UCAVs in the Battlefield – Operational Design Challenges
Technology challenges of stealth unmanned combat aerial vehicles by Eduardo Sepulveda & Howard Smith provides a summary of the technical and operational design challenges specific to UCAVs, focusing on high-performance, and stealth designs. The paper is published in The Aeronautical Journal.
It is an undeniable fact that unmanned aerial vehicles (UAVs) have proven their value as force multipliers in the battlefield. From sustained surveillance during the Vietnam War, to the first surrender of Iraqi soldiers to an unmanned aircraft during the Persian Gulf War, leading to the laser-guided missile carrying capabilities of Predator and Reaper, UAVs have revolutionized almost every aspect of aerial warfare.
Unmanned aircraft has gained more ground by being able to match -and perhaps surpass- the capabilities of their manned counterparts. Unmanned Combat Aerial Vehicles (UCAVs) are affordable and able to operate in highly contested airspace, fulfilling ‘first day of war’ roles such as Suppression of Enemy Air Defences (SEAD), Electronic Warfare (EW), and strike of high-value targets, through a combination of low observable technologies, high performance, and robust communications, command and control (C3).
This has been the vision of major defence agencies since the turn of the millennium, which has culminated in advanced technology demonstrators in countries like the US, UK, France, India and China. From the X45-A proof of concept, to the impressive Taranis, UCAV stealth measures have resulted in purpose-driven design, featuring highly-blended, swept, flying wings with all-internal engines and weapon bays; integrating advanced technologies while also increasing the tactical capabilities of combat aircraft.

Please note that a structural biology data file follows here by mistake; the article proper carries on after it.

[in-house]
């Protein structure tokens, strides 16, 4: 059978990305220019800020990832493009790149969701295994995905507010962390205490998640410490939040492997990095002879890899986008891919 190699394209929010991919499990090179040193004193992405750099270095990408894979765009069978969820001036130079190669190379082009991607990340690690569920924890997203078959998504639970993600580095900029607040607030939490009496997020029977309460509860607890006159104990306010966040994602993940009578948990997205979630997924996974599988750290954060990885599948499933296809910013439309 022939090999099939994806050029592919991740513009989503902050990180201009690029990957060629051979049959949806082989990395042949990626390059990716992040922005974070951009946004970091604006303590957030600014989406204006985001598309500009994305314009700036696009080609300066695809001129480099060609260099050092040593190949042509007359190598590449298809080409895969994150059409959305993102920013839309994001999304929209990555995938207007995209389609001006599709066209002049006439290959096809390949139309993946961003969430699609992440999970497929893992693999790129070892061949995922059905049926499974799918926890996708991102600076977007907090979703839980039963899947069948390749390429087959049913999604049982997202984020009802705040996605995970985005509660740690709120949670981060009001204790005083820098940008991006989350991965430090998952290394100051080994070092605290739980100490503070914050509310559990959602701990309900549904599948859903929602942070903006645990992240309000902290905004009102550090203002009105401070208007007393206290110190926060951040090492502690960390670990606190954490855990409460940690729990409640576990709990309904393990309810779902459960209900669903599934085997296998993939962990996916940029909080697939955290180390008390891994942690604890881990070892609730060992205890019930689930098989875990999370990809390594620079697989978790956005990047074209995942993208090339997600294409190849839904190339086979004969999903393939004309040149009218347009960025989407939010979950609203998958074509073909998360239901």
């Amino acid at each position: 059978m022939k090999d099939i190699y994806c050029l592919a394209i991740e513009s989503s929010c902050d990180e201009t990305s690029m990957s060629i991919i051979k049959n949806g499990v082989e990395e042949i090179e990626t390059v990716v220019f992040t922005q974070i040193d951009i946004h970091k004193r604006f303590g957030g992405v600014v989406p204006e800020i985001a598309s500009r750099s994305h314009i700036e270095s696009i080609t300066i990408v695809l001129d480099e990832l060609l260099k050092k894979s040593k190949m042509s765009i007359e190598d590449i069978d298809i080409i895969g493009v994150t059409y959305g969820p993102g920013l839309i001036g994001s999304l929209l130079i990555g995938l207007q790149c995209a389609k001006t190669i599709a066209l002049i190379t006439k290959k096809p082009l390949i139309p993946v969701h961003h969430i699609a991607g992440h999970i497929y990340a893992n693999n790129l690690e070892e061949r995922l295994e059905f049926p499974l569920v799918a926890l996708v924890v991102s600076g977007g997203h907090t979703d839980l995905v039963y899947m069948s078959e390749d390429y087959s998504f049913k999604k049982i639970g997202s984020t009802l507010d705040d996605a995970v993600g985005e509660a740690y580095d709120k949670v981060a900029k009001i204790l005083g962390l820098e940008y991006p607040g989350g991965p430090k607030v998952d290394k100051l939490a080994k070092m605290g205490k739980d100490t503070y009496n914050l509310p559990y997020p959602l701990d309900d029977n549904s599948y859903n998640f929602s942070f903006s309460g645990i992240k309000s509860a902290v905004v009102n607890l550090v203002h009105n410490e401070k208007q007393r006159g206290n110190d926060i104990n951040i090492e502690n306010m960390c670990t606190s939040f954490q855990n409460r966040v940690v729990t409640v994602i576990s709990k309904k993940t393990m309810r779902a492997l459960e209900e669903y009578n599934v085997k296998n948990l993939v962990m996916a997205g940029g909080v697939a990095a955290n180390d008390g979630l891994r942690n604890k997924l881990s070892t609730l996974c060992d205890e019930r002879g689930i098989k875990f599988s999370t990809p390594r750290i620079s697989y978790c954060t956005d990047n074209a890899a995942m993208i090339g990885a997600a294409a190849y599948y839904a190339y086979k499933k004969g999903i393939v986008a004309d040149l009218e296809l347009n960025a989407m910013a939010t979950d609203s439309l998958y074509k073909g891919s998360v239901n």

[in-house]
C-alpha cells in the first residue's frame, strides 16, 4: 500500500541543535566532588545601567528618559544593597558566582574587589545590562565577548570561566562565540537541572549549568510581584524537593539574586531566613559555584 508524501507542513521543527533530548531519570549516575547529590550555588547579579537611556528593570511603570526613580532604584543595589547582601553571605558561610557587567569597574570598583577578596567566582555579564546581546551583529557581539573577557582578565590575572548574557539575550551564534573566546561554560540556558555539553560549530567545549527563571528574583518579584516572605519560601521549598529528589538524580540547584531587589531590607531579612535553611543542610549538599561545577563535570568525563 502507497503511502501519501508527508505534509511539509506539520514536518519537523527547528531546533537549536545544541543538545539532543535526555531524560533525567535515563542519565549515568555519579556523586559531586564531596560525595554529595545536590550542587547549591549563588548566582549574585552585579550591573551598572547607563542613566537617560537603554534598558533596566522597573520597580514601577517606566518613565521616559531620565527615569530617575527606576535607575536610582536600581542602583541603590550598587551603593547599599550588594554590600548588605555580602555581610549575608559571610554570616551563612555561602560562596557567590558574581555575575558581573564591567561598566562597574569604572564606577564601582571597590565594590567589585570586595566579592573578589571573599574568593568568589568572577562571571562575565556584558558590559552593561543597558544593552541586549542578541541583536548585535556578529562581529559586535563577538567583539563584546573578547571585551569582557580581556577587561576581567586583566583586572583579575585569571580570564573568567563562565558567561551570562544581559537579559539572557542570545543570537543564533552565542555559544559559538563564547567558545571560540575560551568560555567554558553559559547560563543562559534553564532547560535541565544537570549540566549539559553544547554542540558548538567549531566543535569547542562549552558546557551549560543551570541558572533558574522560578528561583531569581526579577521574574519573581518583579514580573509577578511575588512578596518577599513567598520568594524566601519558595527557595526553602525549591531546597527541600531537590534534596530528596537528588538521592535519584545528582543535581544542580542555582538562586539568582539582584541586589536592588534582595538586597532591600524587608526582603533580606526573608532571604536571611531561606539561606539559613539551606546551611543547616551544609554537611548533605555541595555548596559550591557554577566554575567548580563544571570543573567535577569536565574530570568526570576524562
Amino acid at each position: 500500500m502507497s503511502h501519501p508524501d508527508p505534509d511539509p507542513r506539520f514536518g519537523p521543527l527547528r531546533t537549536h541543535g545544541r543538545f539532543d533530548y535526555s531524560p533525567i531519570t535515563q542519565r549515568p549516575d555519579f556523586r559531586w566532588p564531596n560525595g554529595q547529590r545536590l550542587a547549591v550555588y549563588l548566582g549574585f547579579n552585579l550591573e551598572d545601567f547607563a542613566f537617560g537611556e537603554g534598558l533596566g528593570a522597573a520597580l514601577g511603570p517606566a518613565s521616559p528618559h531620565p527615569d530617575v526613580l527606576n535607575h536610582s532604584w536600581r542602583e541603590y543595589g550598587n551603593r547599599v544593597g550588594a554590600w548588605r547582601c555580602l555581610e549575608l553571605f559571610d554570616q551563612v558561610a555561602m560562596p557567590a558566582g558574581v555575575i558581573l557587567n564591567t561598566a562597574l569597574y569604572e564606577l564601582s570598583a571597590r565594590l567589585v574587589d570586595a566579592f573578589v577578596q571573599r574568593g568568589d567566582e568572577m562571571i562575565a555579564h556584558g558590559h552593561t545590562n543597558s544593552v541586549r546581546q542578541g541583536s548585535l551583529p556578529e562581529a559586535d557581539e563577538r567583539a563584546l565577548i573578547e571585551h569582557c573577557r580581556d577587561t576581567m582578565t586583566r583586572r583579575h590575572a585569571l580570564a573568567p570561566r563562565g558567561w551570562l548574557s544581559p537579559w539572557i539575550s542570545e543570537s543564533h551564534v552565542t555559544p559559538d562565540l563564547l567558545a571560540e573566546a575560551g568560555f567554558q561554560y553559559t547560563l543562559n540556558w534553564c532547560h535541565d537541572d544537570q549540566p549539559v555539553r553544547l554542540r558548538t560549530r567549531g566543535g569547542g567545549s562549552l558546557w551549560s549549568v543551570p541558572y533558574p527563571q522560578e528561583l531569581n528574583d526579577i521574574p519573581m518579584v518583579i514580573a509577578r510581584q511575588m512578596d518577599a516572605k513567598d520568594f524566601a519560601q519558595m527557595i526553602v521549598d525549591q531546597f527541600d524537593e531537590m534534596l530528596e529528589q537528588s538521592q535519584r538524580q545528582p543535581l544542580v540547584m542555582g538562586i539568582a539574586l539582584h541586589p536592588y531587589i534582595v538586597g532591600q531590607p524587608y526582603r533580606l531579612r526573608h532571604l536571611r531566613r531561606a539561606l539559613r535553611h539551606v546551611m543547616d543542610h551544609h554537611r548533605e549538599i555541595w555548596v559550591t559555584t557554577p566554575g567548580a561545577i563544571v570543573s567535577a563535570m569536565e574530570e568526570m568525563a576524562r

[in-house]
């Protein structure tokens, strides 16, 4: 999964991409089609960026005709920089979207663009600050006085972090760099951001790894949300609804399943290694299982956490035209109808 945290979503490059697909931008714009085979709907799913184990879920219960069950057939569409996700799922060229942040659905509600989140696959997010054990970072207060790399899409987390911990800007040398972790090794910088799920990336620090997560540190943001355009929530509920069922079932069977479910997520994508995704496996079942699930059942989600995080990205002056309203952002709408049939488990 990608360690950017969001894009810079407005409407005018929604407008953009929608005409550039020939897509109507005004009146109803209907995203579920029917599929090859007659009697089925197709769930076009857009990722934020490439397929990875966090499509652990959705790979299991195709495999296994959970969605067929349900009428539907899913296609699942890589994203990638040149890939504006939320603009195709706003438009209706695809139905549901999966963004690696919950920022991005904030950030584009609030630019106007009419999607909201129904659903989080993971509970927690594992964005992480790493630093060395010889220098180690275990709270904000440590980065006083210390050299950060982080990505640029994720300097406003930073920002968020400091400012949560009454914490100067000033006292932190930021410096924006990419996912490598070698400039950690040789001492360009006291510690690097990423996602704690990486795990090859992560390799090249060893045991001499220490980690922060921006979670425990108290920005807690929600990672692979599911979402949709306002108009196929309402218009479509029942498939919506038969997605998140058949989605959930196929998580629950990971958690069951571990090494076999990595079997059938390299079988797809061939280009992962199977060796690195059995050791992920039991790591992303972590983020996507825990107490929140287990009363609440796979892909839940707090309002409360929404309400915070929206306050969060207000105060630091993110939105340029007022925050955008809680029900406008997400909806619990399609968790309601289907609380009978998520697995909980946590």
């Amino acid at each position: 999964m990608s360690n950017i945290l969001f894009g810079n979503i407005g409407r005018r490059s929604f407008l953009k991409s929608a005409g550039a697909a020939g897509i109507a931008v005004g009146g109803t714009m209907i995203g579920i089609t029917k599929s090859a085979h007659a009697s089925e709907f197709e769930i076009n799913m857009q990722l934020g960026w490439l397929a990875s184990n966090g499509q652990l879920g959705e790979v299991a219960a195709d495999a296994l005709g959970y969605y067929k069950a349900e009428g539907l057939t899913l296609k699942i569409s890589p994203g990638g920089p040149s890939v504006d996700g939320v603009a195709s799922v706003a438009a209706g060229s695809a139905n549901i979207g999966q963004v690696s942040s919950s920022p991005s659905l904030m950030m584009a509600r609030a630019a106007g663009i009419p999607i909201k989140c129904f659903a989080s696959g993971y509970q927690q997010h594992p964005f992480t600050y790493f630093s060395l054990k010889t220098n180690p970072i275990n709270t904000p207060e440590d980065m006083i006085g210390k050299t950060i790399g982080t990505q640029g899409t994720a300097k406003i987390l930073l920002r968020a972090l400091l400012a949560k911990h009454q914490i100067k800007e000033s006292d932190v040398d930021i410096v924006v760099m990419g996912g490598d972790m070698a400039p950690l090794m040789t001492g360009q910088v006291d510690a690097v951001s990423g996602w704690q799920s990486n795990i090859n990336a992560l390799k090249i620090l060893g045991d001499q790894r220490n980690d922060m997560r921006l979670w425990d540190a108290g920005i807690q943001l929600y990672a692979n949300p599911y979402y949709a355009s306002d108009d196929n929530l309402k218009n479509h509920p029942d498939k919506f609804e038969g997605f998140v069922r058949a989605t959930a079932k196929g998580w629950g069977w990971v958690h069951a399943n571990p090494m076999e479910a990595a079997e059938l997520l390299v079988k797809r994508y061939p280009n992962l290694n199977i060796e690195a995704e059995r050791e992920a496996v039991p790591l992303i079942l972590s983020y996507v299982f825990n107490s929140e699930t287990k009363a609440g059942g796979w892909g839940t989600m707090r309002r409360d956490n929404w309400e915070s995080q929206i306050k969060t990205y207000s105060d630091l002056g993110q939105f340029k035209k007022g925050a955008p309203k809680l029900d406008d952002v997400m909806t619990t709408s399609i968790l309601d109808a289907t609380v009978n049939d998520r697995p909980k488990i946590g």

Conceptual Design Studies of UCAVs
The combination of conflicting mission requirements, namely extremely low observability, high manoeuvrability and aerodynamic efficiency, make UCAVs a truly complex engineering design feat, where an interdisciplinary approach must be adopted from the earliest design stages.
Conceptual design studies of UCAV configurations should account for the following key areas:
(1) Rapid and accurate aerodynamic modelling of the complex vortex flow fields found over highly swept wings
(2) Numerical estimations of low observability criteria such as Radar Cross Section (RCS) and Infrared (IR) signature
(3) The effect of advanced materials and manufacturing techniques
(4) Advanced systems such as non-conventional control effectors and flow control for improved manoeuvrability
(5) The effect of complex inlets and exhaust on engine performance
(6) Complex internal packaging of structures, systems, and payloads
On the operational side, it is necessary to guarantee the safety of UCAV operations in shared airspace. To achieve this, robust communications, automatic sense and avoid algorithms, formation flight trajectories, adaptive task assignment and fault tolerant control, are being intensely developed and tested.
Our paper provides a summary of the technical and operational design challenges specific to UCAVs, focusing on high-performance, and stealth designs. We explore the impact of a wide range of combat missions on conceptual UCAV configurations, such as subsonic to high-supersonic operations, integrating current and future technology scenarios using Cranfield University’s own in-house multi-disciplinary design analysis and optimisation framework.